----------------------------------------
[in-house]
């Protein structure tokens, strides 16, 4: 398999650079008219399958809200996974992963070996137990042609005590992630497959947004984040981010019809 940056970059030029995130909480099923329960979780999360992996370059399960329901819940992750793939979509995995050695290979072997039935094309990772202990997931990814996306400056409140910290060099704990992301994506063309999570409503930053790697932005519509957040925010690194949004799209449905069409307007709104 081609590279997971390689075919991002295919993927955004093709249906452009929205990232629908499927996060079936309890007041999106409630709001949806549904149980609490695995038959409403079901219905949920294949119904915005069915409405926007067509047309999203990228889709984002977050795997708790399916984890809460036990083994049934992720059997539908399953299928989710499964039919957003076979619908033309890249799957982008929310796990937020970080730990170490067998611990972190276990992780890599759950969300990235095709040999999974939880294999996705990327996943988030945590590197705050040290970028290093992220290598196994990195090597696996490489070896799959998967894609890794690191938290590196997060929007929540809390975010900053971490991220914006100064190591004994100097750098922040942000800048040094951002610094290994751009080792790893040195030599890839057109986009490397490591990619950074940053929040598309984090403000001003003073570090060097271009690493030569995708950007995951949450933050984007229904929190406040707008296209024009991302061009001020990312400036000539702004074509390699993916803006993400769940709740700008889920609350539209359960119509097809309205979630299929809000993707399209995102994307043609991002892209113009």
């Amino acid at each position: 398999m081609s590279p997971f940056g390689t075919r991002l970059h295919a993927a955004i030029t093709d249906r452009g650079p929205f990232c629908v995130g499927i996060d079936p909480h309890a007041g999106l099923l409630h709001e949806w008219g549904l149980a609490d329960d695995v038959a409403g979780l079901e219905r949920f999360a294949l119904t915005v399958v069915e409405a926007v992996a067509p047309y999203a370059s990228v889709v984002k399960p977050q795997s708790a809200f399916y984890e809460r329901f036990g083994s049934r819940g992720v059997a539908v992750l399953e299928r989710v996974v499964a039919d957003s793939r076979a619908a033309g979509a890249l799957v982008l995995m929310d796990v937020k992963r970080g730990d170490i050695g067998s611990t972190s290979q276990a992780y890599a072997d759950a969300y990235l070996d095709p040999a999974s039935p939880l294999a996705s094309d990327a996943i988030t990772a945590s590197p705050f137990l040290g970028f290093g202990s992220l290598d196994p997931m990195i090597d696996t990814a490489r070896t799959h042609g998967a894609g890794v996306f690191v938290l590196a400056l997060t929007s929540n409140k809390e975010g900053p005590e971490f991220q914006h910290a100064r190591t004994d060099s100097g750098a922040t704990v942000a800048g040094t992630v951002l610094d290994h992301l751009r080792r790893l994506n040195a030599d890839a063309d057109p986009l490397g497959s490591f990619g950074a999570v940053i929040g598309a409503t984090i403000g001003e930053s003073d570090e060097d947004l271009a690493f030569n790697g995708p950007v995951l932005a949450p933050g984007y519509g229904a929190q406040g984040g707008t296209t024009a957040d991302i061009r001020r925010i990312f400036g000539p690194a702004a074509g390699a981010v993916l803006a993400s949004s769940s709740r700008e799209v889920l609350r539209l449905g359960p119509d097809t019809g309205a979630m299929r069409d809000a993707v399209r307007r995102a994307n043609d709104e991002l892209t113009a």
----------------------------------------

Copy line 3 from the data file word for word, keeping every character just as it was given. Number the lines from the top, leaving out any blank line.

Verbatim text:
């Amino acid at each position: 398999m081609s590279p997971f940056g390689t075919r991002l970059h295919a993927a955004i030029t093709d249906r452009g650079p929205f990232c629908v995130g499927i996060d079936p909480h309890a007041g999106l099923l409630h709001e949806w008219g549904l149980a609490d329960d695995v038959a409403g979780l079901e219905r949920f999360a294949l119904t915005v399958v069915e409405a926007v992996a067509p047309y999203a370059s990228v889709v984002k399960p977050q795997s708790a809200f399916y984890e809460r329901f036990g083994s049934r819940g992720v059997a539908v992750l399953e299928r989710v996974v499964a039919d957003s793939r076979a619908a033309g979509a890249l799957v982008l995995m929310d796990v937020k992963r970080g730990d170490i050695g067998s611990t972190s290979q276990a992780y890599a072997d759950a969300y990235l070996d095709p040999a999974s039935p939880l294999a996705s094309d990327a996943i988030t990772a945590s590197p705050f137990l040290g970028f290093g202990s992220l290598d196994p997931m990195i090597d696996t990814a490489r070896t799959h042609g998967a894609g890794v996306f690191v938290l590196a400056l997060t929007s929540n409140k809390e975010g900053p005590e971490f991220q914006h910290a100064r190591t004994d060099s100097g750098a922040t704990v942000a800048g040094t992630v951002l610094d290994h992301l751009r080792r790893l994506n040195a030599d890839a063309d057109p986009l490397g497959s490591f990619g950074a999570v940053i929040g598309a409503t984090i403000g001003e930053s003073d570090e060097d947004l271009a690493f030569n790697g995708p950007v995951l932005a949450p933050g984007y519509g229904a929190q406040g984040g707008t296209t024009a957040d991302i061009r001020r925010i990312f400036g000539p690194a702004a074509g390699a981010v993916l803006a993400s949004s769940s709740r700008e799209v889920l609350r539209l449905g359960p119509d097809t019809g309205a979630m299929r069409d809000a993707v399209r307007r995102a994307n043609d709104e991002l892209t113009a």